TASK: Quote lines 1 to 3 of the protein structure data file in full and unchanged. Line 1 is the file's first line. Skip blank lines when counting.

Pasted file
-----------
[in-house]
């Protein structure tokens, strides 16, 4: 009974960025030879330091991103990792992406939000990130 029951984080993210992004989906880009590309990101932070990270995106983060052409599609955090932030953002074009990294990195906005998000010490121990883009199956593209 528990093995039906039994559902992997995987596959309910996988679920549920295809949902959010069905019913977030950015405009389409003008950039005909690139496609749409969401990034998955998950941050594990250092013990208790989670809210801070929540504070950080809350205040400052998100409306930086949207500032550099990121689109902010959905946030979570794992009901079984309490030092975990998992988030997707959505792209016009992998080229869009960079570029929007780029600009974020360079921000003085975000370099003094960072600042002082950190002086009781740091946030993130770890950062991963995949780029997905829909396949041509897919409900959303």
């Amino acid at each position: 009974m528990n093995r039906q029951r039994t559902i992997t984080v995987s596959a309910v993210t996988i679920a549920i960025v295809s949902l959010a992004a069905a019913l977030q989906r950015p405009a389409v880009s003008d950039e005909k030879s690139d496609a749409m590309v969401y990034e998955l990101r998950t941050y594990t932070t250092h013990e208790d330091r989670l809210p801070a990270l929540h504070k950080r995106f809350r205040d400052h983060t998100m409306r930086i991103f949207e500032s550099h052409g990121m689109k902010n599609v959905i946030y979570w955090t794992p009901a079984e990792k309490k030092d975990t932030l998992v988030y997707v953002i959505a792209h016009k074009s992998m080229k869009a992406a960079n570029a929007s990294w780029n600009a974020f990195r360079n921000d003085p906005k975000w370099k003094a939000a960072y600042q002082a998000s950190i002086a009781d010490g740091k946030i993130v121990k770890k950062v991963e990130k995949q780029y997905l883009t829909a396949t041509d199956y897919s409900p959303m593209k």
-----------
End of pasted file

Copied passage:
[in-house]
């Protein structure tokens, strides 16, 4: 009974960025030879330091991103990792992406939000990130 029951984080993210992004989906880009590309990101932070990270995106983060052409599609955090932030953002074009990294990195906005998000010490121990883009199956593209 528990093995039906039994559902992997995987596959309910996988679920549920295809949902959010069905019913977030950015405009389409003008950039005909690139496609749409969401990034998955998950941050594990250092013990208790989670809210801070929540504070950080809350205040400052998100409306930086949207500032550099990121689109902010959905946030979570794992009901079984309490030092975990998992988030997707959505792209016009992998080229869009960079570029929007780029600009974020360079921000003085975000370099003094960072600042002082950190002086009781740091946030993130770890950062991963995949780029997905829909396949041509897919409900959303």
């Amino acid at each position: 009974m528990n093995r039906q029951r039994t559902i992997t984080v995987s596959a309910v993210t996988i679920a549920i960025v295809s949902l959010a992004a069905a019913l977030q989906r950015p405009a389409v880009s003008d950039e005909k030879s690139d496609a749409m590309v969401y990034e998955l990101r998950t941050y594990t932070t250092h013990e208790d330091r989670l809210p801070a990270l929540h504070k950080r995106f809350r205040d400052h983060t998100m409306r930086i991103f949207e500032s550099h052409g990121m689109k902010n599609v959905i946030y979570w955090t794992p009901a079984e990792k309490k030092d975990t932030l998992v988030y997707v953002i959505a792209h016009k074009s992998m080229k869009a992406a960079n570029a929007s990294w780029n600009a974020f990195r360079n921000d003085p906005k975000w370099k003094a939000a960072y600042q002082a998000s950190i002086a009781d010490g740091k946030i993130v121990k770890k950062v991963e990130k995949q780029y997905l883009t829909a396949t041509d199956y897919s409900p959303m593209k």